With the International Campaign for the Elimination of Violence Against Women 2023, the Women and Harm Reduction International Network (WHRIN) and The Australian Injecting and Illicit Drug Users League (AIVL) with campaign partners YouthRISE, EuroNPUD and EWNA call for an end to all forms of violence against women and gender diverse people who use drugs. The EVAWUD campaign highlights the need to end violence against women and gender diverse people who use drugs and improve drug policies from a feminist, human rights and harm reduction perspective.
Women and gender diverse people who use drugs are subject to extreme levels and a wide range of violence due to patriarchal norms combined with punitive prohibition of some drugs. State-driven stigma, criminalisation, harmful gender norms, and corruption drive substantive health and safety harms. These act as barriers for women and gender diverse people who use drugs accessing critical harm reduction and gender-based violence (GBV) services.
Women and gender diverse people who use drugs experience GBV at up to 25 times the rate experienced by women in the general public. This violence includes, (but is not limited to) extra judicial killing, capital punishment, forced and coerced sterilisation and abortion, rape, sexual harassment, loss of child custody, bashings, imprisonment for personal possession or use, penalisation for drug use in pregnancy, along with other types of gendered violations, stigma and discrimination.
Woman and gender diverse people who use drugs around the world can face arbitrary detention, extortion, police violence, torture and ill-treatment, with well over a third of women in prison for drug offences and with the incarceration of women for drug offences spiking globally by 53% since 2000.
Due to the so-called “war on drugs”, survivors have little recourse and often no support, particularly in cases of violence from police, prison guards and compulsory ‘treatment’ centre staff. The experiences of violence against women who use drugs are even more extreme for those facing intersecting oppressions such as women of colour, sex workers, or trans women. Additionally, young people face more barriers to accessing essential health and harm reduction services due to policies and laws on age restrictions, affecting young women and gender diverse people.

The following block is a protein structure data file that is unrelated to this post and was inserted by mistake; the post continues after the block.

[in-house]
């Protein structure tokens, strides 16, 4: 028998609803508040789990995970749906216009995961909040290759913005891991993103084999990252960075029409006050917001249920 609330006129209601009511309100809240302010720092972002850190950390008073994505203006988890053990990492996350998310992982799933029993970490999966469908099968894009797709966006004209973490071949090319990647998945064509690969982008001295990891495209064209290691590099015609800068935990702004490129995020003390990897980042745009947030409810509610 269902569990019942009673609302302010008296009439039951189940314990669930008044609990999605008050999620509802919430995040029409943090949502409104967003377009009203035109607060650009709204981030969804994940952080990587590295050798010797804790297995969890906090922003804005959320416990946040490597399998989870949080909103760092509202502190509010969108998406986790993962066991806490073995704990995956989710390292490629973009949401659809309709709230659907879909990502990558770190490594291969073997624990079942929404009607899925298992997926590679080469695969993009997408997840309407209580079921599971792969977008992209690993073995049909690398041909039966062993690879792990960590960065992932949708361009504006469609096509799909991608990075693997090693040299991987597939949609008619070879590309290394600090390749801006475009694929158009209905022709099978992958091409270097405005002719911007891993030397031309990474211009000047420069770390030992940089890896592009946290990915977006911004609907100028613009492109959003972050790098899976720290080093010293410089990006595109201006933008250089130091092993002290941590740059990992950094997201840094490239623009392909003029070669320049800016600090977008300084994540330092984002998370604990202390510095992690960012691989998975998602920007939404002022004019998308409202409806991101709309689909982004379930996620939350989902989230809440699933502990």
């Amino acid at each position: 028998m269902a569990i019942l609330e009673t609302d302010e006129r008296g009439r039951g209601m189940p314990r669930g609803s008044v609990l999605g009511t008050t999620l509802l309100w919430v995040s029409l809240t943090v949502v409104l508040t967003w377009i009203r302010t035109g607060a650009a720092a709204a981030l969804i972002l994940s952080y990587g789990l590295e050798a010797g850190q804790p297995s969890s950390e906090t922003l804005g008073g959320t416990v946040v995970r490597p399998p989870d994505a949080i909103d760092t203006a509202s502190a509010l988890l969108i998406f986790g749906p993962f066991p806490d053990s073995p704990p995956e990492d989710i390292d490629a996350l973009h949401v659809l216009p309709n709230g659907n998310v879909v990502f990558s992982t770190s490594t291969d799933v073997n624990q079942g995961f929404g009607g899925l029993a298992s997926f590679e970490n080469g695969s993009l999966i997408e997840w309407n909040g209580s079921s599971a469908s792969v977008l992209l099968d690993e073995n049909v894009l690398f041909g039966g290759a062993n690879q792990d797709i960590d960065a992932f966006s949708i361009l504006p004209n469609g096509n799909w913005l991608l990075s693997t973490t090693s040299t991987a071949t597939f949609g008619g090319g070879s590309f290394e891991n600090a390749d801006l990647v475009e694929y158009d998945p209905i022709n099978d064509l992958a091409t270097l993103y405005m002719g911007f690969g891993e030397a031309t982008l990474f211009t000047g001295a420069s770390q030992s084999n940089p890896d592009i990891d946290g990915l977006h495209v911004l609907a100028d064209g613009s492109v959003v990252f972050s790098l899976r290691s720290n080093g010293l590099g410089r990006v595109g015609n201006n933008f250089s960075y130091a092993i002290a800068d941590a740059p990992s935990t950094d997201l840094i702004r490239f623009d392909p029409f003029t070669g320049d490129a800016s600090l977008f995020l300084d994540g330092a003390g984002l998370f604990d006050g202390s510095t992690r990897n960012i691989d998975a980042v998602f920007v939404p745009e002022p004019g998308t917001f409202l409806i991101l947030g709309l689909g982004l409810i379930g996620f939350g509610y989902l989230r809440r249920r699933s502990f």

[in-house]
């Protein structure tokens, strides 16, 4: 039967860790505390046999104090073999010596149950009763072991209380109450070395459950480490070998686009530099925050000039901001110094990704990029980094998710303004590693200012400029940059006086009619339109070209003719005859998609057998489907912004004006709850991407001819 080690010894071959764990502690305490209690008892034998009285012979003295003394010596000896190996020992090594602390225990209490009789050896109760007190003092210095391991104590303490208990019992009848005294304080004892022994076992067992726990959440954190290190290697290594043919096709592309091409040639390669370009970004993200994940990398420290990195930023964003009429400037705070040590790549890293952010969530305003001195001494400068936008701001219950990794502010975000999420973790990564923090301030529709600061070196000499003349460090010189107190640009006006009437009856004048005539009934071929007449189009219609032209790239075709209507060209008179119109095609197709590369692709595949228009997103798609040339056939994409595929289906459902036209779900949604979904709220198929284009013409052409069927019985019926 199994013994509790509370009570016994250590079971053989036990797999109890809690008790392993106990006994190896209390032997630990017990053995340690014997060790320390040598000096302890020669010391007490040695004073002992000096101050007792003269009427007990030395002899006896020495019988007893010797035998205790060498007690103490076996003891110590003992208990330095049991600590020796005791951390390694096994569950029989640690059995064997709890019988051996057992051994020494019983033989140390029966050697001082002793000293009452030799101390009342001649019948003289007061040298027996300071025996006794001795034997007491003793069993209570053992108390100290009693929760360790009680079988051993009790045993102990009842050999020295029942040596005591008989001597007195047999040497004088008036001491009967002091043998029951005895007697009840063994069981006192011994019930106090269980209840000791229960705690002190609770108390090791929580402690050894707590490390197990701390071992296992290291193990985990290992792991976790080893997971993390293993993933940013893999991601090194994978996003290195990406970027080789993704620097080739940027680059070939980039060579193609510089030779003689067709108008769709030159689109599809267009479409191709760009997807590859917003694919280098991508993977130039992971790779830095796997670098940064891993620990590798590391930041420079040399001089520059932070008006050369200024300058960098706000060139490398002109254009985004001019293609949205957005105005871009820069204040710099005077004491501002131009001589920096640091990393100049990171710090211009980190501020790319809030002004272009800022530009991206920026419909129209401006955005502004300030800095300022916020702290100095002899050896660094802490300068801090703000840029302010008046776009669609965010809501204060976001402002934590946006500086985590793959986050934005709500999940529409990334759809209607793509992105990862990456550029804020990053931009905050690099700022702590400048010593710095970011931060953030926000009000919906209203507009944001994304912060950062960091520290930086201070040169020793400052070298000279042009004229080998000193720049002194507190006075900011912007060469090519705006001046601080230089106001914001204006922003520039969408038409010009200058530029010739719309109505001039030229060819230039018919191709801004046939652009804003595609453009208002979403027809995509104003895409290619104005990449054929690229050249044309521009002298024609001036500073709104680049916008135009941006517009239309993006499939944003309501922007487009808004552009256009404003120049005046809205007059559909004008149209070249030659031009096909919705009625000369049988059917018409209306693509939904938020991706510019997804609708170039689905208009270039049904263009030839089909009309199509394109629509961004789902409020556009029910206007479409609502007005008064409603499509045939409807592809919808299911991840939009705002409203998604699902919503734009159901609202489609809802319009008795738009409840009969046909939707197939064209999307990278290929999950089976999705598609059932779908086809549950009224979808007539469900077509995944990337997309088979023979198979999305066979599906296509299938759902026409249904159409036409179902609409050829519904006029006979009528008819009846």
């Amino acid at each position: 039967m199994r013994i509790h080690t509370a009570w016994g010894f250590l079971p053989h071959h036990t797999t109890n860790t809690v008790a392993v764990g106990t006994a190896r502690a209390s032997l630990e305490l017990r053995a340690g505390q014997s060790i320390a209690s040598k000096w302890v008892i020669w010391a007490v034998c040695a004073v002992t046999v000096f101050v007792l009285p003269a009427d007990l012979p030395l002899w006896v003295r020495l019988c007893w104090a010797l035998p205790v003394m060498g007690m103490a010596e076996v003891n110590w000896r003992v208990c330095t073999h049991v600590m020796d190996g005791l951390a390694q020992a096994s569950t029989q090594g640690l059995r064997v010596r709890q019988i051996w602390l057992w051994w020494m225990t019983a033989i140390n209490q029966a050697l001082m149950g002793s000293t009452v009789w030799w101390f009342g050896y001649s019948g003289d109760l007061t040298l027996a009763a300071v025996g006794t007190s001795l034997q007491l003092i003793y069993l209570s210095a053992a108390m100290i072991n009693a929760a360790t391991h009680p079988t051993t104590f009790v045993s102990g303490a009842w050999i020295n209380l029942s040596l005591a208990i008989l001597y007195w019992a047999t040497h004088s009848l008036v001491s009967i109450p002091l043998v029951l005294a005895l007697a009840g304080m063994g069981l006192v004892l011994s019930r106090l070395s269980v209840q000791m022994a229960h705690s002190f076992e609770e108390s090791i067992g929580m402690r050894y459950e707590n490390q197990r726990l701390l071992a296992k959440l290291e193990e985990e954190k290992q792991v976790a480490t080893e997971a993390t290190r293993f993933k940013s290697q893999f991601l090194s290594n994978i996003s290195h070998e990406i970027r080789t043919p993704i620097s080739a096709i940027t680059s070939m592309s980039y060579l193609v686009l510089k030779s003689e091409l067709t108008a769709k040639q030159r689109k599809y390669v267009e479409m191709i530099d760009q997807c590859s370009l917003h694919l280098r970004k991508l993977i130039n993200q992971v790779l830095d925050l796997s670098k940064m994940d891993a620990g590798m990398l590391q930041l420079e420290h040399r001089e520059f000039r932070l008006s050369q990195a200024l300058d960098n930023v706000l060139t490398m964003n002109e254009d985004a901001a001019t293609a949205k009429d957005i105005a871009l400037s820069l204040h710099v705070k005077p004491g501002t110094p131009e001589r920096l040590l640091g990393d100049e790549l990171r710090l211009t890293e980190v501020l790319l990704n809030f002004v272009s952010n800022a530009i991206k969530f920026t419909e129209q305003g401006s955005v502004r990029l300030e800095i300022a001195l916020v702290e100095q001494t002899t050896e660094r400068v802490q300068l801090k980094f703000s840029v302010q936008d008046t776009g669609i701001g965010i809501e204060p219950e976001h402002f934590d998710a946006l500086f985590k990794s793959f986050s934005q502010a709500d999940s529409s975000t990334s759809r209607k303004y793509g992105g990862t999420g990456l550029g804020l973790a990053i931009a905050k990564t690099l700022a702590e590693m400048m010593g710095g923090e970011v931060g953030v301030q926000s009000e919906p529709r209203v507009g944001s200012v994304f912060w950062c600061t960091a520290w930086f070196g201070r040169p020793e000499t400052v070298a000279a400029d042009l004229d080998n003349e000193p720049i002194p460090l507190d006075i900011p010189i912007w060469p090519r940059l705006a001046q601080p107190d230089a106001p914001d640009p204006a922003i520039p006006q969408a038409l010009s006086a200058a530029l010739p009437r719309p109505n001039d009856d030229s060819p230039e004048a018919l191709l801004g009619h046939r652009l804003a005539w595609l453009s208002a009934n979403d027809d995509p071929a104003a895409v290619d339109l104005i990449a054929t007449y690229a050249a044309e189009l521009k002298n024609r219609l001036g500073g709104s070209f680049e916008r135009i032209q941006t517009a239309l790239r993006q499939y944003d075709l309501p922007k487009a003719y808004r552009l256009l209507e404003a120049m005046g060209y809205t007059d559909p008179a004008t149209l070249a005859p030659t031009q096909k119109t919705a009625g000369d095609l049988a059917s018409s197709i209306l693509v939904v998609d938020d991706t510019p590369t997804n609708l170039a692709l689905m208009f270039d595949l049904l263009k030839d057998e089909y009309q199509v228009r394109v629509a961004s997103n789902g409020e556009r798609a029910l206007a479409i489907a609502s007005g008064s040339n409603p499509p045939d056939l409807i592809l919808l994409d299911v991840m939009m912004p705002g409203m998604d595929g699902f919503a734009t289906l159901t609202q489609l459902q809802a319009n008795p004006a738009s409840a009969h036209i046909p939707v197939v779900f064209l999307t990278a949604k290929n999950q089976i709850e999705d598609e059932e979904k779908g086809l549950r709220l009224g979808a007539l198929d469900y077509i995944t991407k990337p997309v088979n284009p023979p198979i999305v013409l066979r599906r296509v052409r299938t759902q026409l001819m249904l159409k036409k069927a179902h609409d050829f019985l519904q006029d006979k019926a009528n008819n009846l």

WHRIN, AIVL and partners note that, by collaborating with groups of women and gender diverse people who use drugs and documenting peer led actions and services, the appropriate responses to these inequities and violations are clear.
Meaningful community involvement must feature as the cornerstone to all good practice responses in developing GBV services. As the criminalisation of drug use stands as a primary barrier between women and gender diverse people who use drugs and attainment of human rights including the right to safety, access to harm reduction and other essential health services.
Decriminalisation which removes all sanctions and punishment, including coerced or court-imposed treatment programs, for all people who use drugs, and all types of drugs is also imperative. Properly implemented decriminalisation will reduce the stigma and violence associated with the “war on drugs”.
Expansion of harm reduction and inclusion of violence prevention and mitigation, and gender sensitive, affirming and age-appropriate support services are also critical. It is also noted that sexual and reproductive health is now promoted as an additional essential service that should be incorporated within the harm reduction suite of services for people who use drugs, and that best practice service delivery integrates comprehensive GBV services.
AIVL, WHRIN, EuroNPUD, YouthRISE and ENWA call for an end to the “war on drugs”, to end this violence against women and gender diverse people who use drugs. Legislation and legal principles, procedures, policies, programs and practices relating to criminal justice must be reviewed to determine if they are adequate to prevent and eliminate violence against women and gender diverse people who use drugs. If they are found to have a negative impact, they must be modified in order to ensure that people who use drugs enjoy fair and equal treatment.
Please join us in ensuring adequate resources and legislative frameworks uphold the safety and human rights of women and gender diverse people who use drugs.
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